yway. I’m not coming back until I find out who killed Newton. He saved my life. I owe him that much.” Kate picked up her glass of tea and sipped. “Well, that’s different. I like it.”
Bryce heard Azizi chuckle from the kitchen. He wondered if Kate and Zane heard it, too.
“You’re in no shape to investigate anything.” Zane set his glass down hard on the table. “Besides, the case is closed.”
Bryce picked up the glass and put a coaster under it. He planned to just sit and watch this train wreck go down.
Kate sat her glass down a little more delicately, but Bryce had to put a coaster under hers too. What was coming over him?
“That’s bullshit and you know it. There wasn’t even an investigation.” Kate tried to stand, then thought better of it.
“Look, the captain said they had evidence of a member of Barrio Azteca doing the shooting. The gun used had been used in another shooting by a Barrio Azteca gang member. Newton had been honing in on their territory, along with poaching Payaso’s business. If you hadn’t killed Payaso, they would have eventually.”
“I don’t believe it.
And even so, how is Barrio Azteca infiltrating clear up here in East Texas? They are from El Paso.” Kate ran her fingers through her hair, and caught her breath when she tried to sigh.
“They go clear up into Colorado, Kate. They are getting bigger every day. And they have deep pockets, so they can buy good cops. Imagine if they were in the pockets of a bad cop.”
Kate leaned back in her chair and crossed her arms over her middle, then adjusted them away from her injury. “Imagine what they’d do if they knew the cops were pinning a murder on them when it wasn’t true.”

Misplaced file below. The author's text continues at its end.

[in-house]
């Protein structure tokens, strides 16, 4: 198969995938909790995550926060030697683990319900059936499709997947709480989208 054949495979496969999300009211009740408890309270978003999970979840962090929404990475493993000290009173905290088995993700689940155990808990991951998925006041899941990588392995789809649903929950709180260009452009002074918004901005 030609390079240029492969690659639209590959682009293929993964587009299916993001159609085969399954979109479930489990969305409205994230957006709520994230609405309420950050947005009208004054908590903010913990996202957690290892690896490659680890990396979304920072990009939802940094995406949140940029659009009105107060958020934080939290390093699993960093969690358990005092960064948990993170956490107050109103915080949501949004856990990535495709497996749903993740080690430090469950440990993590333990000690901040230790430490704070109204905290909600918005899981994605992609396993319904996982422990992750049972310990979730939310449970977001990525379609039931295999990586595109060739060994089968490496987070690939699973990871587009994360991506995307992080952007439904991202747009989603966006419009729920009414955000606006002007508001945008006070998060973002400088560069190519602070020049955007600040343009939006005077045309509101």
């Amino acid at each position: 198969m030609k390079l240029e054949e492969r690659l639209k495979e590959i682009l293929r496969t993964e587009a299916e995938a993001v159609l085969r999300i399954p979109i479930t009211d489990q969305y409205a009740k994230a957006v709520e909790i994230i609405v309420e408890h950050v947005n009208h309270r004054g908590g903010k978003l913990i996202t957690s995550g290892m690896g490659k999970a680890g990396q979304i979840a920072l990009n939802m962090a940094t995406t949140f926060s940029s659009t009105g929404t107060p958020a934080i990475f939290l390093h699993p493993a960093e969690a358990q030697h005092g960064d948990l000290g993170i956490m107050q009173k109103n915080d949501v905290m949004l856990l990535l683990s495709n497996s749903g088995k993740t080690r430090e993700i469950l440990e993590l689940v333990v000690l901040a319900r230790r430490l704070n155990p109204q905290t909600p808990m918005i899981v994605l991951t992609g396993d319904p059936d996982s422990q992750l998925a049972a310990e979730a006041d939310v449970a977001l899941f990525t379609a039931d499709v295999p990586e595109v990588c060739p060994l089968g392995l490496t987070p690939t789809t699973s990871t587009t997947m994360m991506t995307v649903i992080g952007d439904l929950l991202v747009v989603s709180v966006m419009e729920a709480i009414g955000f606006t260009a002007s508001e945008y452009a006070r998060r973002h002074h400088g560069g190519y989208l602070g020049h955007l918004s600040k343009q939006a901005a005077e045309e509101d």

“No, Kate. You’re gonna stay far away from this. Cops are not friends of this gang. They are ruthless. And I do mean kill their own kind of ruthless. This isn’t something I wouldn’t let you do if you were one hundred percent healthy.” Zane made the mistake of pointing his finger as he spoke.
Kate sat forward too quick and winced, but it didn’t stop her. Then she looked in the corner, turned a little pale, and stopped for a second. Then she said, “Let’s make this perfectly clear. You are no longer my boss, and
no longer my husband. You don’t get to now, nor did you ever, get to tell me what to do with my personal time. So you won’t be letting me do anything, because it’s none of your fucking business.” Kate stood. “Get out!” She walked into the kitchen.
Bryce stood. “I think it’s time for you to leave. She doesn’t need to be agitated. Why do you even try? You know she’s gonna investigate. That guy saved her life. She’s sure he’s dead because of what he did.”
Zane picked up his glass of tea and finished it in one gulp. He slowly placed it back on the tray, then stood.
Bryce knew he was baiting him, so he smiled and waited. Then he slowly got up and walked to the front door, holding it open for Zane. “Don’t stop by without calling.”
Zane glared at him as he strolled across the room and out the door.
Bryce almost locked the door behind him, but he wanted to hear what Kate had to say, so he slammed the door and jogged to the kitchen, slowing just before entering.
“He’s with you still, isn’t he?” Azizi was saying to Kate as Bryce entered the room.
“What are you talking about?” Kate asked, a little paler than she had been in the living room.
“The man, he follows you. I can see his shadow,” Azizi said.
Kate’s eyes went wide. She pulled her phone from the pocket of her sweat pants and sent a quick text. Bryce’s phone didn’t buzz, so she hadn’t sent it to him.
She set her phone on the counter and said, “I’m going to take a nap. I don’t feel so well.”
When Kate closed the door to the servant’s quarters, Bryce hustled across the room and picked up her phone. She’d texted Zane: What’s the name and number of the LEO PTSD center in Dallas?